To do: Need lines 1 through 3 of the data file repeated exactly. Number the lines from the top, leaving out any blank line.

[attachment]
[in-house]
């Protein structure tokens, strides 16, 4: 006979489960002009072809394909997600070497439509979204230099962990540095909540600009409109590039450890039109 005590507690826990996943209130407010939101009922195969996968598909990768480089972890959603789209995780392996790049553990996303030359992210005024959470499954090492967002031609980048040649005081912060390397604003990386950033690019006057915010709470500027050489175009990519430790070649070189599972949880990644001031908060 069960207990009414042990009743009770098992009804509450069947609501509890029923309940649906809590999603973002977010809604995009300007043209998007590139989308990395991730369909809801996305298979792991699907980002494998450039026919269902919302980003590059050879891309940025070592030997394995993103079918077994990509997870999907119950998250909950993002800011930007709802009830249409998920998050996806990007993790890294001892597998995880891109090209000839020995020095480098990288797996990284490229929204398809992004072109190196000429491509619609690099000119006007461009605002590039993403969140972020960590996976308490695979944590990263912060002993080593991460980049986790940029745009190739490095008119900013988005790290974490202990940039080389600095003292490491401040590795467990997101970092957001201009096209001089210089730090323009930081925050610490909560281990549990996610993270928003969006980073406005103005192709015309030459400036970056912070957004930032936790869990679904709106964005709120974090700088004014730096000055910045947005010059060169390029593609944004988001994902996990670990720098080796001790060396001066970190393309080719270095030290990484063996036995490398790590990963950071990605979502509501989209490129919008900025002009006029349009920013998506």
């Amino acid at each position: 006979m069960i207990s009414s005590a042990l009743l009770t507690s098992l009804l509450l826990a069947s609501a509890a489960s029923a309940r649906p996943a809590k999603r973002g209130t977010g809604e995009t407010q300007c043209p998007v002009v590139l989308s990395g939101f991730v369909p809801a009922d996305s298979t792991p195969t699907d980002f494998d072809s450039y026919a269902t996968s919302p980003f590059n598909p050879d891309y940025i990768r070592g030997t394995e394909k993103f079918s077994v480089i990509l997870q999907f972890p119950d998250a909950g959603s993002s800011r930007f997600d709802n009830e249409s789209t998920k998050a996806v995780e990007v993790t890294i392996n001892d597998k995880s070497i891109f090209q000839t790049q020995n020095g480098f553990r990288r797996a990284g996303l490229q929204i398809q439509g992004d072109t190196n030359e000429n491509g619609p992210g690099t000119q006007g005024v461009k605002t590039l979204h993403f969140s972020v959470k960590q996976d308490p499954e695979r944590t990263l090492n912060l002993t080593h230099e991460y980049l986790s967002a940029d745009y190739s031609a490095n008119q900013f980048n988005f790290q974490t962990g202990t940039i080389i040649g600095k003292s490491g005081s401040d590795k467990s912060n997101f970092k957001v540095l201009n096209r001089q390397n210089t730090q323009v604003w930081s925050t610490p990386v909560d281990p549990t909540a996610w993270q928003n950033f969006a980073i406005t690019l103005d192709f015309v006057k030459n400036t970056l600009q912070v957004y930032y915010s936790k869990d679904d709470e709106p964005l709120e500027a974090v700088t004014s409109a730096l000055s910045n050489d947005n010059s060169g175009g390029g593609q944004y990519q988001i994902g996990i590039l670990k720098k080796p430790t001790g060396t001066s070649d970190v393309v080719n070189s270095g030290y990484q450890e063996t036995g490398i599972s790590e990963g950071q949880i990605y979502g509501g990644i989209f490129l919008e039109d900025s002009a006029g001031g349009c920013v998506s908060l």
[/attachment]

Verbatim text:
[in-house]
């Protein structure tokens, strides 16, 4: 006979489960002009072809394909997600070497439509979204230099962990540095909540600009409109590039450890039109 005590507690826990996943209130407010939101009922195969996968598909990768480089972890959603789209995780392996790049553990996303030359992210005024959470499954090492967002031609980048040649005081912060390397604003990386950033690019006057915010709470500027050489175009990519430790070649070189599972949880990644001031908060 069960207990009414042990009743009770098992009804509450069947609501509890029923309940649906809590999603973002977010809604995009300007043209998007590139989308990395991730369909809801996305298979792991699907980002494998450039026919269902919302980003590059050879891309940025070592030997394995993103079918077994990509997870999907119950998250909950993002800011930007709802009830249409998920998050996806990007993790890294001892597998995880891109090209000839020995020095480098990288797996990284490229929204398809992004072109190196000429491509619609690099000119006007461009605002590039993403969140972020960590996976308490695979944590990263912060002993080593991460980049986790940029745009190739490095008119900013988005790290974490202990940039080389600095003292490491401040590795467990997101970092957001201009096209001089210089730090323009930081925050610490909560281990549990996610993270928003969006980073406005103005192709015309030459400036970056912070957004930032936790869990679904709106964005709120974090700088004014730096000055910045947005010059060169390029593609944004988001994902996990670990720098080796001790060396001066970190393309080719270095030290990484063996036995490398790590990963950071990605979502509501989209490129919008900025002009006029349009920013998506």
């Amino acid at each position: 006979m069960i207990s009414s005590a042990l009743l009770t507690s098992l009804l509450l826990a069947s609501a509890a489960s029923a309940r649906p996943a809590k999603r973002g209130t977010g809604e995009t407010q300007c043209p998007v002009v590139l989308s990395g939101f991730v369909p809801a009922d996305s298979t792991p195969t699907d980002f494998d072809s450039y026919a269902t996968s919302p980003f590059n598909p050879d891309y940025i990768r070592g030997t394995e394909k993103f079918s077994v480089i990509l997870q999907f972890p119950d998250a909950g959603s993002s800011r930007f997600d709802n009830e249409s789209t998920k998050a996806v995780e990007v993790t890294i392996n001892d597998k995880s070497i891109f090209q000839t790049q020995n020095g480098f553990r990288r797996a990284g996303l490229q929204i398809q439509g992004d072109t190196n030359e000429n491509g619609p992210g690099t000119q006007g005024v461009k605002t590039l979204h993403f969140s972020v959470k960590q996976d308490p499954e695979r944590t990263l090492n912060l002993t080593h230099e991460y980049l986790s967002a940029d745009y190739s031609a490095n008119q900013f980048n988005f790290q974490t962990g202990t940039i080389i040649g600095k003292s490491g005081s401040d590795k467990s912060n997101f970092k957001v540095l201009n096209r001089q390397n210089t730090q323009v604003w930081s925050t610490p990386v909560d281990p549990t909540a996610w993270q928003n950033f969006a980073i406005t690019l103005d192709f015309v006057k030459n400036t970056l600009q912070v957004y930032y915010s936790k869990d679904d709470e709106p964005l709120e500027a974090v700088t004014s409109a730096l000055s910045n050489d947005n010059s060169g175009g390029g593609q944004y990519q988001i994902g996990i590039l670990k720098k080796p430790t001790g060396t001066s070649d970190v393309v080719n070189s270095g030290y990484q450890e063996t036995g490398i599972s790590e990963g950071q949880i990605y979502g509501g990644i989209f490129l919008e039109d900025s002009a006029g001031g349009c920013v998506s908060l």